We critically evaluate the empirical basis for the so-called resource curse and find that, despite the topic's popularity in economics and political science research, this apparent paradox may be a red herring. The most commonly used measure of “resource abundance” can be more usefully interpreted as a proxy for “resource dependence”—endogenous to underlying structural factors. In multiple estimations that combine resource abundance and dependence, institutional, and constitutional variables, we find that (i) resource abundance, constitutions, and institutions determine resource dependence, (ii) resource dependence does not affect growth, and (iii) resource abundance positively affects growth and institutional quality.My research does not include the resource curse, but I never bought the arguments pertaining to the resource curse (underdevelopment of other sectors, for one example) other than the public choice view of it, which to me this article confirms (though other interpretations welcome).
The resources themselves are innocent, it is that resources are often immobile (you cannot relocate your coal mine to another jurisdiction). Government power is derived from immobility, e.g. the bridge club cannot exploit you easily because you will just quit, but it is harder to quit a country. This is precisely the reason so many people argue the federal government should tax income instead of the states, because people can't escape it as easily.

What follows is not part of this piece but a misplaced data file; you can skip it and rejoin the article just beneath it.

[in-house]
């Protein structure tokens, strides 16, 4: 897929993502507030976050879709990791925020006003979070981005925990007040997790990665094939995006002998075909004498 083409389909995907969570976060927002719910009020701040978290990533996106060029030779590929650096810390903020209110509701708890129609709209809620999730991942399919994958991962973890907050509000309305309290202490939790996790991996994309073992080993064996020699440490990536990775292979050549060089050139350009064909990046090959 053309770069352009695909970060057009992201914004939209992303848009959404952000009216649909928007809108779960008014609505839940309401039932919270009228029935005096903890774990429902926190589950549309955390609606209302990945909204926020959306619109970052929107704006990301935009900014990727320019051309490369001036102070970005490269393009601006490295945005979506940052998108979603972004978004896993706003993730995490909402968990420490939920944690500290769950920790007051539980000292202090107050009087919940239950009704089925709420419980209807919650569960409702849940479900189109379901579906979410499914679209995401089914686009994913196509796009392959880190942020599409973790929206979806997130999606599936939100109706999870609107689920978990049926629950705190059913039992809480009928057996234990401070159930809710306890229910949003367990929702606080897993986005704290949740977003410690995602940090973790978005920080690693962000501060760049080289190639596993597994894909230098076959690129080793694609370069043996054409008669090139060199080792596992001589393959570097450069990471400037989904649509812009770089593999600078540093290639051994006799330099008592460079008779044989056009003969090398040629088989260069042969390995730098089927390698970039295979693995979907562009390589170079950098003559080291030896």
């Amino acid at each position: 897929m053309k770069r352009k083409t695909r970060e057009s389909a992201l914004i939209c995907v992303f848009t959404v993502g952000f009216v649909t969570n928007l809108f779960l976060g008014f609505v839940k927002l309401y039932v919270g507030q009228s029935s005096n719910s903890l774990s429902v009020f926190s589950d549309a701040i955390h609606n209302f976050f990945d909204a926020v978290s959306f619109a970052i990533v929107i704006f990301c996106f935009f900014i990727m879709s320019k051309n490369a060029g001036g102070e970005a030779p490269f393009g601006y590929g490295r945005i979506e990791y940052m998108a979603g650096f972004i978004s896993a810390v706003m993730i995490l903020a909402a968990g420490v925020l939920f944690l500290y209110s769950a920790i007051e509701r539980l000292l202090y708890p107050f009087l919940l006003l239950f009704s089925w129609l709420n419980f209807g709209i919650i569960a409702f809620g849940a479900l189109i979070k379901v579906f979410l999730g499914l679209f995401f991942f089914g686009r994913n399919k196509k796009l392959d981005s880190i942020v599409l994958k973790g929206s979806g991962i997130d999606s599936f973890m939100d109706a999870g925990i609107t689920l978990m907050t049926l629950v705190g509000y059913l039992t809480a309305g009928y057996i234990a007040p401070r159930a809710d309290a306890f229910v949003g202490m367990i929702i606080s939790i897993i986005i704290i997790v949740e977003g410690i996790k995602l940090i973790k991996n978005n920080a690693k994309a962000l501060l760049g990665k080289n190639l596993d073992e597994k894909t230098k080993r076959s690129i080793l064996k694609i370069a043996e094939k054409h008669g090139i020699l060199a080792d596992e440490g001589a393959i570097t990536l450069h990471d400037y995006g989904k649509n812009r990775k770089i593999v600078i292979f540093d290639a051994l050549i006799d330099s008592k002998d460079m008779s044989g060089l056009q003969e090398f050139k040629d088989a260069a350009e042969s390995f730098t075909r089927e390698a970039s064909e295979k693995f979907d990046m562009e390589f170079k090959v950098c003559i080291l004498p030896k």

Since resources are immobile, they are prime targets for government exploitation (and hence corruption and lack of economic freedom). However, the resource owners and their employees are wise to this and have a long term interest in ensuring that they infiltrate the powers of government and provide a competing incentive for the rules of the game to favor them (hence corruption and lack of economic freedom). The resulting power struggle between exploitation and favoritism leads to poorer institutions that deter growth.
Factoring out this power struggle and poor institutions, resource dependence and abundance should be innocent. I see no reason for resource dependence to matter and abundance should be positive for growth, once this institutional struggle is held constant.
I think that this paper should clarify the meaning of the "resource curse," but not eliminate it from our lexicon.